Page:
Another South by Southwest (SXSW) interactive has just finished wrapping up. As tradition would have it Bruce Sterling, Sci-Fi writer, Visionary in residence and Transglobal Futurist gave his annual closing keynote address, this year labelled as “The Ultimate Bruce Sterling Talk”. His thoughts on the current and future state of technology and it’s intersections with people and politics are always something I look forward to hearing.
This year was just as special with Sterling opening his address by lamenting that the state of the world was even worse than last year which he described as a horrible, shameful thing to watch. He talked of the current burden of debt placed upon students who had no possibilities of employment at present calling it a “smart tax on the population”. Moving on from a discussion of Mexico which despite being plagued by Narco-cultura was becoming a new hot bed of artistic talent through to his thoughts on fabricators. His attitude being that now was the time to get on board with 3d printing and fabrication likening it to investing in your first 300 baud modem back in the 80’s way before the internet explosion.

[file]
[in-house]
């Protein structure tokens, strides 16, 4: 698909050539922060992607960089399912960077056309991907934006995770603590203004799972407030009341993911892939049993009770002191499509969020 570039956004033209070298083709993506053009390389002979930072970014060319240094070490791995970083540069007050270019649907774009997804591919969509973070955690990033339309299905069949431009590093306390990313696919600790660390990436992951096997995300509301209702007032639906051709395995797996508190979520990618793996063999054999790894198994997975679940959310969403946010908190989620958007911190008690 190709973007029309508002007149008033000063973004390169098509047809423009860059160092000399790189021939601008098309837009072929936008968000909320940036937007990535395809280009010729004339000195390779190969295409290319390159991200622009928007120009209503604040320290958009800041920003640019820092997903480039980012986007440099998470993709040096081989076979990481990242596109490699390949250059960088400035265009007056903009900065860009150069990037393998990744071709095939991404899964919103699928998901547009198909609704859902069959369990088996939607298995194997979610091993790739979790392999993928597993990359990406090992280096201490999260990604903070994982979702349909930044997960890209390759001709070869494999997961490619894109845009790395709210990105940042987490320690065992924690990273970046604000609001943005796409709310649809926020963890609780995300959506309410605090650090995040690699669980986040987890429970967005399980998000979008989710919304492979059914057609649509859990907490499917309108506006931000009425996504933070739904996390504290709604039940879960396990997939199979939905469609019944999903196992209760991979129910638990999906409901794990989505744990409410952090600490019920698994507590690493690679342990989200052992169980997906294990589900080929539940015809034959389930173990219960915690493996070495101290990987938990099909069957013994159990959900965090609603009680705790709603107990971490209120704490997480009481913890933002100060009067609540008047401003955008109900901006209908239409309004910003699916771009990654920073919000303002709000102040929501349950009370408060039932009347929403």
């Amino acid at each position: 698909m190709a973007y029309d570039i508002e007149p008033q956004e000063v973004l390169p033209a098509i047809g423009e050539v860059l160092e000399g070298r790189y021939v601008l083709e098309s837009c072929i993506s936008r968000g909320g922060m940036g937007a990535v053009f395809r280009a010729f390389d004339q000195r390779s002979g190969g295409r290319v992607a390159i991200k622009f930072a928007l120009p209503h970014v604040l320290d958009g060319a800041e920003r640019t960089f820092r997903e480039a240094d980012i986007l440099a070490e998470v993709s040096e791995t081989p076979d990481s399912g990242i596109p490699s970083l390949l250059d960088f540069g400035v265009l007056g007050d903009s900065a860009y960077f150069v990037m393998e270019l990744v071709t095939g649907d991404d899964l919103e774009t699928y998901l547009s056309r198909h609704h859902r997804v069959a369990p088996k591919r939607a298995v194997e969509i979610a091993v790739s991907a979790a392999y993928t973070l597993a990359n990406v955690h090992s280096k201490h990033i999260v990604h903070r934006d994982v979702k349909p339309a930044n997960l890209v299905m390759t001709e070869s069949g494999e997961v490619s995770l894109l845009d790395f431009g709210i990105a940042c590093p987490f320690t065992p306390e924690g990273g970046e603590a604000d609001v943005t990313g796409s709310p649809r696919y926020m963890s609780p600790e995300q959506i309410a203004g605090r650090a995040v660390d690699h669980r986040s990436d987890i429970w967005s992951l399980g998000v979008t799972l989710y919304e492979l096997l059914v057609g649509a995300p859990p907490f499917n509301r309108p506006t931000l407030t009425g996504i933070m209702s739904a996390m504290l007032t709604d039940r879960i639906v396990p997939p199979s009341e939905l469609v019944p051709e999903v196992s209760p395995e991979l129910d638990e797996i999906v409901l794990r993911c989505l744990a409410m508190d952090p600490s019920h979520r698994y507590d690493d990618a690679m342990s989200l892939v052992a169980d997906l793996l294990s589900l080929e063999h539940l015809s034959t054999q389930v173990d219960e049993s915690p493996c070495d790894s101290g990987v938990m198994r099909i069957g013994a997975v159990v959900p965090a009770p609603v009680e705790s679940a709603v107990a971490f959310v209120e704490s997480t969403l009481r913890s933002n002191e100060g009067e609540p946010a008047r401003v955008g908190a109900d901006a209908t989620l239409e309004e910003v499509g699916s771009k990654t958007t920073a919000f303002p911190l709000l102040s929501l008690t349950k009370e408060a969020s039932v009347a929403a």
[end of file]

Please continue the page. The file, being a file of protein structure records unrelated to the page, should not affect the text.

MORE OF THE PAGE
After a conversation about geek art and aesthetics destined to become dominant in mainstream culture Sterling got to the main point of his speech with a discussion that affects everyone on the internet, companies he describes as “The Stacks”. The Stacks are companies that are setting out to build vertically integrated media empires. Google, Facebook, Apple, Microsoft and Amazon. These companies he says, want to lock you into their stack and they see their future as taking over and replacing the internet. While they are not inherently hostile to the internet they are in favour of their own situation preferring for you to use their eco-systems, a-la Facebook and Apple’s Facetime, making the rest of the internet irrelevant.
These Stacks, he says, offer no prosperity, security or wellbeing to participants, other than shareholders. The internet had users; Stack users are livestock. The Stacks want to reduce you to “dog status” which they see as the easiest way of handling you. People like the Stacks because the internet scares them and the walled garden is a more comfortable experience. While he believes the “lords of the stack are not bad guys” we shouldn’t be so dependent on these Stacks which he thinks are leading to the life blood being drained out of other forms of expression such as music, literature and film. Each stack thinks it’s the future and they think the other four are doomed and irrelevant. Sterling predicts that all five will be rendered irrelevant and be destroyed but he doesn’t think that when the end comes for them it will be pretty.